A s a child, New York-born artist Alexis Rockman navigated the endless halls of the American Museum of Natural History (AMNH) almost daily. His mother, then an emerging anthropologist, was employed as Margaret Mead’s secretary – a post that allowed a young Rockman to traverse the storied institution at will.
Embarking on expeditions, Rockman had the freedom to unearth the museum’s far-reaching holdings – from standing amid millions of flora and fauna specimens to uncovering the world’s disparate climates by foot. The AMNH additionally introduced a pantheon of figures into Rockman’s life; it was among these treasured objects that Rockman first learned of the American naturalist, William Beebe.
At the AMNH, Rockman happened upon the story of Beebe and the New York Zoological Society scientists, who in 1916, formed a groundbreaking tropical research station in British Guyana, under the auspices of Teddy Roosevelt. As Rockman would read, Beebe and his team were the first scientists to introduce the concept of researching animals in their natural habitats. Prior to Beebe’s team revolutionizing the field, in the early 1900s, naturalists would collect specimens, only to return to their distant laboratories to examine the samples.
And it was in investigating Beebe, that Rockman exhumed the artist George Swanson. The late Swanson, whose career parallels Rockman’s in a myriad of ways, was born in New Jersey in 1904. As Rockman writes, “Swanson’s career brought to life the plants and animals high in the rainforest canopy to the very bottom of the ocean. Executed before color photography, Swanson’s work shows a miraculous and intimate view of nature, the coloration, habits and behavior that was impossible in any other way. His drawings were often the first time the public had an inkling about the marvelous biodiversity of the planet. Swanson used two strategies to describe his subjects: ‘portraits with fragments of their habitat’ or isolated ‘specimens’ on a page.”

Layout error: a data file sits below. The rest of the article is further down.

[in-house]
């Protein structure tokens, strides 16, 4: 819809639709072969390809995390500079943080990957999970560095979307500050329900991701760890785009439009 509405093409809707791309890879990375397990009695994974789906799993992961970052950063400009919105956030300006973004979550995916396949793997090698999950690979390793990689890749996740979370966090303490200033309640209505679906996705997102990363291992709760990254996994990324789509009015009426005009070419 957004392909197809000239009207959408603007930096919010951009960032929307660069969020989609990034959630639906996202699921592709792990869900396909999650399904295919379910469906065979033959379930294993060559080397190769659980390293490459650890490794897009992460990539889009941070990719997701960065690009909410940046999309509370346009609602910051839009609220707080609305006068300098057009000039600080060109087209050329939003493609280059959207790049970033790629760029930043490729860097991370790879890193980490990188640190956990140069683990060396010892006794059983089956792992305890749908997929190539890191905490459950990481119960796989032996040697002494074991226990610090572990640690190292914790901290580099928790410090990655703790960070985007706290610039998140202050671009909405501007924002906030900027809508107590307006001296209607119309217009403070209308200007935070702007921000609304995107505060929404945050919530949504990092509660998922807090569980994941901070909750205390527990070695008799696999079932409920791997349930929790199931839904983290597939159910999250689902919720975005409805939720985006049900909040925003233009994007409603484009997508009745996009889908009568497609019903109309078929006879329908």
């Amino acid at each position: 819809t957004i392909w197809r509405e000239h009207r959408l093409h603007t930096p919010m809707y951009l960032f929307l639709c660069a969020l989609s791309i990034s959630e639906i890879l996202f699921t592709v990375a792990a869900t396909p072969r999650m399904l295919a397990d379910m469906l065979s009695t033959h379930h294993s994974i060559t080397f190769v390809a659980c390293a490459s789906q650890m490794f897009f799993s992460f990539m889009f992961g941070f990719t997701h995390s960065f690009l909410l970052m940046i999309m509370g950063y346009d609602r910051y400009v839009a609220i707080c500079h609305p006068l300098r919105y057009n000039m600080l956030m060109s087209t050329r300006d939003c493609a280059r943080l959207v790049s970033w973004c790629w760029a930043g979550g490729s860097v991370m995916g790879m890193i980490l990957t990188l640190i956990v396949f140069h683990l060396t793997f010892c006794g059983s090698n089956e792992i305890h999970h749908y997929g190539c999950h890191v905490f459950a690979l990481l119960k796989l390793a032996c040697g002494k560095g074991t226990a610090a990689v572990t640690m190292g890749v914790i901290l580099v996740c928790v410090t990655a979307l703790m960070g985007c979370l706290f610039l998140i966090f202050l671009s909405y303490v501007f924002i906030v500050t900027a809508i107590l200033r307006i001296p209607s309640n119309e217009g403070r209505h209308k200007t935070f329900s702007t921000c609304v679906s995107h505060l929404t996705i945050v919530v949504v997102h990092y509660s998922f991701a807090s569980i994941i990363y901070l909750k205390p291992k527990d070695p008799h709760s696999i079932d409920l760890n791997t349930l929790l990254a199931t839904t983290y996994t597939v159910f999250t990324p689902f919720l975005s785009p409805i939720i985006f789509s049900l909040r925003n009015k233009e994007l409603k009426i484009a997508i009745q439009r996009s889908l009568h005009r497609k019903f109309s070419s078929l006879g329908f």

A graduate of the Newark School of Fine Art, Swanson initially came across Beebe’s voyages while perusing a newspaper. An ardent adventurer, Swanson was instantaneously determined to unite with Beebe on his expeditions. Thus, in 1932, the artist began to frequent the New York Aquarium to illustrate field studies of sea life. Upon completing his portfolio in 1934, Swanson mailed his work to Beebe in the hope of joining the scientist’s team abroad. Beebe, delighted by the illustrations, hired Swanson to continue his field studies in tandem with his team on Nonsuch Island, and later in Mexico, the Caribbean, and Central and South America.
With impetus from Beebe and Swanson, Rockman left New York in 1994 to illustrate the animals of British Guyana in situ. Rockman explains:
“I caught the catfish the night before this photo was taken and decided to leave it out in the field to see what it attracted. I am drawing the insects that were eating it…it was eventually carried off by a Lesser Yellow Headed Vulture (we had a camera trap that showed it when we had the film developed).”
Today, Rockman is based in New York, and composes paintings that preserve the legacies of both Beebe and Swanson. Rockman’s practice consists of large-scale paintings and field studies that celebrate and commemorate the natural world (both past, present and future); the aforementioned canvases have been exhibited extensively worldwide, including a major retrospective at the Smithsonian American Art Museum in 2010, entitled Alexis Rockman: A Fable for Tomorrow. Recently, Rockman has forayed into motion pictures, serving as an Inspirational Artist for the feature film, The Life of Pi (2012) – working primarily on tiger vision art, as well as a feature at Amazon Studios on the environmental movement in America.